I figured that for Christmas Day I would do a potpourri of sorts. See, alongside all the seasonal-related films that I adore, there are a whole bunch of TV shows, specials and songs with music videos. So this one is a little different from the others.
6) Holiday Audio-visual Mixtape
The first in all of this madness is a song I cannot go without hearing at Christmas time. It’s by one of my favorite bands, The Pogues, and features vocalist Kirsty MacColl. I have a special memory around this song, actually, related to the holidays. Sad, but Christmas-and-song-specific. I was in Ireland in December of 2000, spending my holiday break there. I was at University in England at the time, but I figured, “Hey- Christmas in Ireland, New Year’s in Scotland, sounds good to me!”
As I was walking around (I believe I was in Kilkenny at this point although I may have been in Galway– when I relocate those journals, I will correct this part of the blog), I was hearing a goodly amount of Christmas music and every place I went to seemed to be playing this particular song. While I didn’t think much of it, when I went into Supermac’s (the Irish McDonald’s, essentially), it seemed a little odd that these places were all playing the same exact song at the same time. At first I shrugged it off, and then, upon passing a newsstand, I saw the front of the newspapers: Kirsty MacColl had been killed in a very tragic swimming/boat accident in Mexico. I was devastated. Thanks to a friend I’d had since an early teen, I’d been a fan of her solo work as well, so this was just awful news. But at least I understood why every place was playing this song at the same exact time.
On the other hand, it was December, it is a Christmas song, and it has always been pretty popular so…who knows? It may have been playing anyway. In any case, I love Fairytale of New York, and you should too.
Another piece of music that I am highly tied to is one that came out in 1984, at the very height of when I was buying most of these individuals’ albums. It was a collaborative effort put together to combat famine in Africa and it was released around Christmas time. I remember that they blasted the living hell out of it when it came out and, hilariously enough, they still do. I remember being insanely excited about the video primarily (burgeoning archivist that I was, even then) because I wanted to make sure that I could name every single person singing in the video, and if I couldn’t (ie I didn’t know who it was), I wanted to find out more about them. Aurally I could identify almost everyone when I first heard it on the radio. Then matching it up visually was so. Much. Fun! At that age, I’m not sure if I was overly concerned about the kids in Africa as much as the fact that I owned an album from almost everyone on the Band Aid team (except, strangely enough, U2).
So, if you haven’t seen it before, welcome to the video that started them all…
On the Band Aid tip, there was a video that one of my favorite bands did that, while not Christmas-themed, was meant to parody this, and I would be remiss in my efforts here if I did not include it. I listen to this song every year around the holidays due to the video and its relation to the Band Aid video and also because it’s just a damn good song. Warning: if you hear the recorded version, it will not sound at all like the version you are about to witness, due to the fact that the recorded version is done by the band, and this version?? Well, you’ll see. It’s pretty fabulous.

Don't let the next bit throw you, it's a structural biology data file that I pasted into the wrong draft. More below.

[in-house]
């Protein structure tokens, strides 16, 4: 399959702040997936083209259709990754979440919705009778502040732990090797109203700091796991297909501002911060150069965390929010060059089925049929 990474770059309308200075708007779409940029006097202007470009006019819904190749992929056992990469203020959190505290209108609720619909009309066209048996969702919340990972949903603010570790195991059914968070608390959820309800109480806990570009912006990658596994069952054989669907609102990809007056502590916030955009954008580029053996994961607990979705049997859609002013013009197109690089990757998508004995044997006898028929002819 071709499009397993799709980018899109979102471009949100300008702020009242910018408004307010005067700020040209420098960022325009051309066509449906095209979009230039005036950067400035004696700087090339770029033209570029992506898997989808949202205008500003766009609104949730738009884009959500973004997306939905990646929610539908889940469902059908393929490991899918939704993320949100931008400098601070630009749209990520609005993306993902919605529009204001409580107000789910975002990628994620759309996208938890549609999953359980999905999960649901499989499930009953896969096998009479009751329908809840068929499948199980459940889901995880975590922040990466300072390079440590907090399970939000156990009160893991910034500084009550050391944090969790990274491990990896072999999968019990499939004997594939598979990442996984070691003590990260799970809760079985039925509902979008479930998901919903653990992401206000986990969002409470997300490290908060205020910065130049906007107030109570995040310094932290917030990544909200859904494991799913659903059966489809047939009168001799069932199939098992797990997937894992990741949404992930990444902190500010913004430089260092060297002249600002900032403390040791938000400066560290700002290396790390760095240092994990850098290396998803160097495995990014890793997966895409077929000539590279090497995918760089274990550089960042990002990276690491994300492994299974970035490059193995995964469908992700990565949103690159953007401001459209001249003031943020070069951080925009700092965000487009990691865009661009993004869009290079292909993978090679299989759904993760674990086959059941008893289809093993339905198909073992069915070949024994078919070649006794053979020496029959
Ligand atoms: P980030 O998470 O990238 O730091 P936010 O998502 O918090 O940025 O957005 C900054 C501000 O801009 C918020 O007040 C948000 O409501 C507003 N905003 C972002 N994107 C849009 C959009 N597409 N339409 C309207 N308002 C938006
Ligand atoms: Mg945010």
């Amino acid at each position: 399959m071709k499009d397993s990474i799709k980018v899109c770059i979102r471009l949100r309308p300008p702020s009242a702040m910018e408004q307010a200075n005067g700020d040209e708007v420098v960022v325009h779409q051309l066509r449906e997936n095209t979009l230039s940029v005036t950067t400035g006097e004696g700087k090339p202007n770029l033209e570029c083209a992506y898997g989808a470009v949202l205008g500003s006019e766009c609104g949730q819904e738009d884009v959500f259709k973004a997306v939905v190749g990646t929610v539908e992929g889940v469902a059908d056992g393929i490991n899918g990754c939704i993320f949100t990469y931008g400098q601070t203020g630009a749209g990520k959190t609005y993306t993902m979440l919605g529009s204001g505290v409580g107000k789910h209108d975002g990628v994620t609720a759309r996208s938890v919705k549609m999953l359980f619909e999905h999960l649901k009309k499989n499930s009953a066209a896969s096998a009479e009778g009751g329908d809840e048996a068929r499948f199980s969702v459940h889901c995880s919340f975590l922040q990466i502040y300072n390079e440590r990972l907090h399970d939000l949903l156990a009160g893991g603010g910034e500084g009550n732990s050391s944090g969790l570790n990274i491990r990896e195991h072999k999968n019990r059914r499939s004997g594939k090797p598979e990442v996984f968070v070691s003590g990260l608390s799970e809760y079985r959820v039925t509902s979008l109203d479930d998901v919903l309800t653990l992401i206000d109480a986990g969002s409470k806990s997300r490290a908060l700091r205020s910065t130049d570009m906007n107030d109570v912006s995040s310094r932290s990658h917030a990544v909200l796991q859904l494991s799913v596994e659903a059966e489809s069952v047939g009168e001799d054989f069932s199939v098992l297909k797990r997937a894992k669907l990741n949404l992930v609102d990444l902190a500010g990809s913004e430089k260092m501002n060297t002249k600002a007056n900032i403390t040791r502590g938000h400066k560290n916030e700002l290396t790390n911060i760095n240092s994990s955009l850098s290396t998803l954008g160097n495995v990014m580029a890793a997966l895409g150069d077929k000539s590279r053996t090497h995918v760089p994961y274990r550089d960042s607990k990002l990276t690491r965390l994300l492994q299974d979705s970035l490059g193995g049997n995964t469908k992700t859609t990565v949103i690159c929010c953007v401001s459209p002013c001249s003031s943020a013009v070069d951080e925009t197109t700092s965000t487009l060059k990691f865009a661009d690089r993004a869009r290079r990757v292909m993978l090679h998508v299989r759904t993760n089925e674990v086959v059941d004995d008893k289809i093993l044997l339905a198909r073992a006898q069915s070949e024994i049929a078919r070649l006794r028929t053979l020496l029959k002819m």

So aside from the music video stuff, there’s a whole televisual side of Christmas that I dig on, and no, it’s not the Star Wars Christmas Special. While I’ve seen that and it’s…got its points, there are much better things you could be watching. If you want a little bit of the kitsch, I personally think that Peewee’s Playhouse Christmas Special (Wayne Orr, Paul Reubens, 1988) is probably one of my favorites. Anything that involves the Del Rubio triplets, Annette Funicello, Peewee Herman, and Grace Jones singing “Little Drummer Boy” automatically has me, no questions asked.
I’ve always been a Peewee fan, so a Christmas special from the Playhouse will always get my vote, but this one is especially fun. When it came out on DVD, I was thrilled to my eyeteeth. If you haven’t seen it, and that taste of Grace Jones whet your appetite, I would highly recommend it. It really is all that and a bag of chips.
On a more serious note, my favorite television episode having to do with Christmas comes from the mind of Rod Serling. If that didn’t clue you in, it is a wonderful episode of The Twilight Zone starring Art Carney entitled, “Night of the Meek.” Carney plays a man named Henry Corwin who is, for all intents and purposes, a seemingly “bad Santa.” As we meet him, he has just gotten fired for his drunken lateness to his job (playing Santa), and he is at the end of the line.
But, surprisingly for The Twilight Zone, this is an episode that has more of a redemptive stroke than normal and much more optimism (although for Serling, his kind of optimism is not everyone’s optimism). This episode is about what the season is truly about: holiday spirit. And no matter how grim I may seem at times about the holidays, and no matter how Grinch-y I might get, The Night of the Meek renews my soul.
But Rod Serling is the man who truly makes me think. About many things. So, while I love many of the other Christmas specials and films, it is truly Night of the Meek, Season 2, episode 11 of The Twilight Zone that truly makes the holidays a holy and sacred occasion. If you haven’t seen it, I beg of you to give it a chance. It will air this holiday season. Watch out for it. It’s what it’s all about, at the heart and soul of it.
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